I want to chat about two different approaches to marketing communications and give you five tips on how to improve your communications.
But first, let’s define the term.
For me “marketing communications” covers absolutely everything you say to your customer – your emails, your direct mail, your website copy, your sales pitch, your slide presentation, your YouTube videos, your local newspaper advertising, the images you use in your status updates and tweets, your blog posts…you name it and it is ALL marketing communications.
There’s the Brick Wall method and the Nice and Easy method.
The Brick Wall Method
What is this? It is the method used to craft communications that fall flat…just like hitting a brick wall. It can hurt.
Typically, the copy is dull and dulling with a focus on product or service features. Instead of presenting an enticing end result, you try to convince (aka sell) your customer on the abilities of your product or of you to perform.
I came across a recent example of this on a new client’s website.
She’s a talented and very experienced interior designer. She magically transforms ugly rooms into functioning works of art.
Unfortunately her website didn’t communicate magic. Instead it was flat.
It highlighted her rather long list of design credentials. It talked about the process and listed some of her awards along with some photos. That was it. It functioned, but it was uninteresting.
Any visitor to her website would have left immediately because the site did absolutely nothing to stimulate, tempt or tantalize anyone into taking any action. Just a big brick wall.
The Nice and Easy Method to Marketing Communications
The Nice and Easy method is where your communications are effortless. There is no selling. Instead you simply present specifically what it is your potential customers want.
Instead of the hard impenetrable brick wall, your customers feel a verbal caressing – one that makes them want to take action.
The interior designer put together the copy for her website thinking her potential customers wanted to be certain she was a skilled designer and that she worked with them to create rooms that were tailored to their needs. After all, this is what she does.
In truth, her potential customers want to be captivated.
They want to be seduced by WOW photos of completed projects.
They want to see mouthwatering rooms that make them say:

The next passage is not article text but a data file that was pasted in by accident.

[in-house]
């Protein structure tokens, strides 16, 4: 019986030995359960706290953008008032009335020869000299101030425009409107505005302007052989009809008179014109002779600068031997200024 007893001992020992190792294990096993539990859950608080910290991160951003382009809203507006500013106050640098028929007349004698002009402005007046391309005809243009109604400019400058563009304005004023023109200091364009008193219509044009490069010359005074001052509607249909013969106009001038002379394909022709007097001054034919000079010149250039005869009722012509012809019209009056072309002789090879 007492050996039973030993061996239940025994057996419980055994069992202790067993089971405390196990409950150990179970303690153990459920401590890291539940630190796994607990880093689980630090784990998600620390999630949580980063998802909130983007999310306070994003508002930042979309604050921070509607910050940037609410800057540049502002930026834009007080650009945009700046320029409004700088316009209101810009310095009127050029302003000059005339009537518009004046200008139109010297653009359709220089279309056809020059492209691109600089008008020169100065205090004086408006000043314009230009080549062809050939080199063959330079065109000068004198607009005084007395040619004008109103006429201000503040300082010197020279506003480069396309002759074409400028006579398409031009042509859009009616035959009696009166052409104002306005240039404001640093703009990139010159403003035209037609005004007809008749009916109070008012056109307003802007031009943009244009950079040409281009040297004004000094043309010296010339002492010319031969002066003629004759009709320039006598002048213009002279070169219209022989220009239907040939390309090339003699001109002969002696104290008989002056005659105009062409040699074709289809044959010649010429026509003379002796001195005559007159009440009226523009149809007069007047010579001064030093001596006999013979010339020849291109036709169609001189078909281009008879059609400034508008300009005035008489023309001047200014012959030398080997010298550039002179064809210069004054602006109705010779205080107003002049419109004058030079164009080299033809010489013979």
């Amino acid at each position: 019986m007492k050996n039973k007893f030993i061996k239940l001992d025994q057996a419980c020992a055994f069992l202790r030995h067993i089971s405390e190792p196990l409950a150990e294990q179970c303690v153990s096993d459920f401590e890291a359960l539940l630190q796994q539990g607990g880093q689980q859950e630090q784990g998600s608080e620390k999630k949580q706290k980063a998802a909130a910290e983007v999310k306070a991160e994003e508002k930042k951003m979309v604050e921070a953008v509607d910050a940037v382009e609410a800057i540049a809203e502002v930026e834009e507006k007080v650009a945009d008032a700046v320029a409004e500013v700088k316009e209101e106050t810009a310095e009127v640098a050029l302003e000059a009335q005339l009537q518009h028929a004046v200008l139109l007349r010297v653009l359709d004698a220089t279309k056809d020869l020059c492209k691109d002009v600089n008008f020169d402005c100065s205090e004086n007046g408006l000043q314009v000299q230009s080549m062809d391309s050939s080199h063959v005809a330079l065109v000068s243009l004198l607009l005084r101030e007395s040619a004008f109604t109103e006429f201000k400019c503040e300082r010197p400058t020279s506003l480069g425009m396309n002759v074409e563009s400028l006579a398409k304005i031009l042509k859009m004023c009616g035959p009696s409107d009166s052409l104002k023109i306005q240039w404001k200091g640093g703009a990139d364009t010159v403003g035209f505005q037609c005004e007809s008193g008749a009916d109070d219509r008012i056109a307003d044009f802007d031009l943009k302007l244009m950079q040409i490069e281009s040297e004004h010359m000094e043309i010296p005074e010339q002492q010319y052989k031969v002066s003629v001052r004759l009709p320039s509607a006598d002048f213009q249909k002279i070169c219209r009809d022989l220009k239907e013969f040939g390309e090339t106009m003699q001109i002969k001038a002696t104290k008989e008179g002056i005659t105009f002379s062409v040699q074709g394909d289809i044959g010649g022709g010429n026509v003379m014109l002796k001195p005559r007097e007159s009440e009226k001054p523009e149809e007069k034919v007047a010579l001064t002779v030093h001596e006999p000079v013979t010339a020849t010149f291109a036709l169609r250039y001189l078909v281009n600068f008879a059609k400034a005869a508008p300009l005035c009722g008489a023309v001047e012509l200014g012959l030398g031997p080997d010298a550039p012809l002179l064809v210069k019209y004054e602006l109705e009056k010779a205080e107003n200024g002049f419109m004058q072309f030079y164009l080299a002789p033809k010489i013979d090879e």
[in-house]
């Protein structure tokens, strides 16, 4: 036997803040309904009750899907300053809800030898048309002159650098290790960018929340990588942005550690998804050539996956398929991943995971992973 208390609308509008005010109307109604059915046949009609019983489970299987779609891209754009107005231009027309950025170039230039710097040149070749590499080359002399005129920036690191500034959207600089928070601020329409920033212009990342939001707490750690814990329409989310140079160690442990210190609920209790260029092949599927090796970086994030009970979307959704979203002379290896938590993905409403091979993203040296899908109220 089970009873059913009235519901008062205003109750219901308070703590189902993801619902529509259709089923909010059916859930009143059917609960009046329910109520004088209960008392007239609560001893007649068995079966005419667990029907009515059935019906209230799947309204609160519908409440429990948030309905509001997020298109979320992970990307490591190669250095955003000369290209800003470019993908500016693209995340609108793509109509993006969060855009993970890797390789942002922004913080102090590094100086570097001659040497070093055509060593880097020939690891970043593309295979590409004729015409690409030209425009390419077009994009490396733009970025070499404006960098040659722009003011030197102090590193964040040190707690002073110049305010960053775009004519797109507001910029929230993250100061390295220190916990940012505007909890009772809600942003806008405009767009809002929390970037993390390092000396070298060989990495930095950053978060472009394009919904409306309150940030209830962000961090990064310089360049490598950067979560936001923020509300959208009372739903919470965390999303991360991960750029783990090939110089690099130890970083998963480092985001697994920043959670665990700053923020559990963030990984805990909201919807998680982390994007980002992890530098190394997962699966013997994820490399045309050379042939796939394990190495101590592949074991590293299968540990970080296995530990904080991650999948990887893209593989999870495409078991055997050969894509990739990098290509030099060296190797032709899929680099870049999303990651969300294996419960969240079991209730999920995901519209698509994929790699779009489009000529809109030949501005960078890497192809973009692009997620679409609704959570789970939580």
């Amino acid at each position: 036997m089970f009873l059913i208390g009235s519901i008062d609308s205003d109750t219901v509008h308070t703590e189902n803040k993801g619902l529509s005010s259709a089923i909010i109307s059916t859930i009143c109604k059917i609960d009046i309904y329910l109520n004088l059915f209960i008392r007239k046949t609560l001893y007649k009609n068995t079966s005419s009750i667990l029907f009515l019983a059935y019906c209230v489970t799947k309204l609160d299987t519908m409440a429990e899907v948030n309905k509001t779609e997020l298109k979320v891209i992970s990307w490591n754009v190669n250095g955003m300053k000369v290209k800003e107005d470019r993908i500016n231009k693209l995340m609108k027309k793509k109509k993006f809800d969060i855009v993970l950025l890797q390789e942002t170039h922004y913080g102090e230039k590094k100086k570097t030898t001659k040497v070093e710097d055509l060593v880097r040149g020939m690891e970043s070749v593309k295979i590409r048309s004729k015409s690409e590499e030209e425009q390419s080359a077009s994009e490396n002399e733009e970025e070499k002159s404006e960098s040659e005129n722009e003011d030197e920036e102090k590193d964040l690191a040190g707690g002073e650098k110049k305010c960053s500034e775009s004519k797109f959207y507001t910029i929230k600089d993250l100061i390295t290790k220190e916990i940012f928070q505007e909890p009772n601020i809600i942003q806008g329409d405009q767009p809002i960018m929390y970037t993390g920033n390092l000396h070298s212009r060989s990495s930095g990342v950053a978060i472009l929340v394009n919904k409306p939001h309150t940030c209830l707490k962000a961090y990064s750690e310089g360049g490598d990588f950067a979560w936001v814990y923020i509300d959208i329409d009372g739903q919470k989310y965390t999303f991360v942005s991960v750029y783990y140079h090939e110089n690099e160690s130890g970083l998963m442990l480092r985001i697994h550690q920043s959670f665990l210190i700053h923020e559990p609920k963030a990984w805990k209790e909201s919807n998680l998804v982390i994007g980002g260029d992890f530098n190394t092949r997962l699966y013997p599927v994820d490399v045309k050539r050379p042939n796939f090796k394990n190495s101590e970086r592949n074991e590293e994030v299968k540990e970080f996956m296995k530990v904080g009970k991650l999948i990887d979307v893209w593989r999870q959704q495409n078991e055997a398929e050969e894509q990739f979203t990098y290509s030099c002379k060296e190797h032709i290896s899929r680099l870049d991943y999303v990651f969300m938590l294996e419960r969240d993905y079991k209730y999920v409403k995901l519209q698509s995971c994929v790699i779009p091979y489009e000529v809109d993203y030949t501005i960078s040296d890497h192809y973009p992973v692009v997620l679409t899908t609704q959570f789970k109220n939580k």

“This is exactly what I want and I want this designer to do it for me”.
Common Mistake – It is not about YOU
The most common mistake in marketing communications is to think potential customers want or need to know something about YOU or your product.
Instead, they want to know you understand who THEY are.
That want to know you grasp the problem they want solved and why it is such a problem.
They want you to tap into the emotions they want satisfied when they solve this problem.
They want to buy from the person who delivers that something special to the buying experience.
Corrective Steps to Nice and Easy
The best place to start is with your Buyer Persona. Nail that down and you’ll have all of your answers.
Then review your website (all of your communications for that matter) with these questions in mind:
- Do the words or the images used clearly communicate that you know your best customers?
- Does your copy identify the specific problem or problem(s) they want solved?
- Do you tug at their hearts, their ego, their desires so they can’t resist when you describe the end result?
- Are you leveraging your special something that separates you from your competition?
Another question that will tell you if you’re on track with your communications is:
5. Am I selling a product or service or presenting the fulfillment of my customer’s wants?
Am I selling a vacation rental with so many beds and baths or presenting a memorable experience that will last a lifetime?
Am I selling children’s books or presenting an opportunity for some quality time with one so dear?
Am I selling an online training program with so many modules or presenting an opportunity to gain mastery in a specific area?
You get the idea. Stop selling and start presenting and all of your marketing communications will start delivering you far better results.
Which are you using? Are you using the Brick Wall or the Nice and Easy method?
Do you think the Nice and Easy method would work for your business?
Do you find writing copy for your website to be difficult?
Did you find these tips helpful?
Go ahead. Share your thoughts below. I’d love to hear what you think.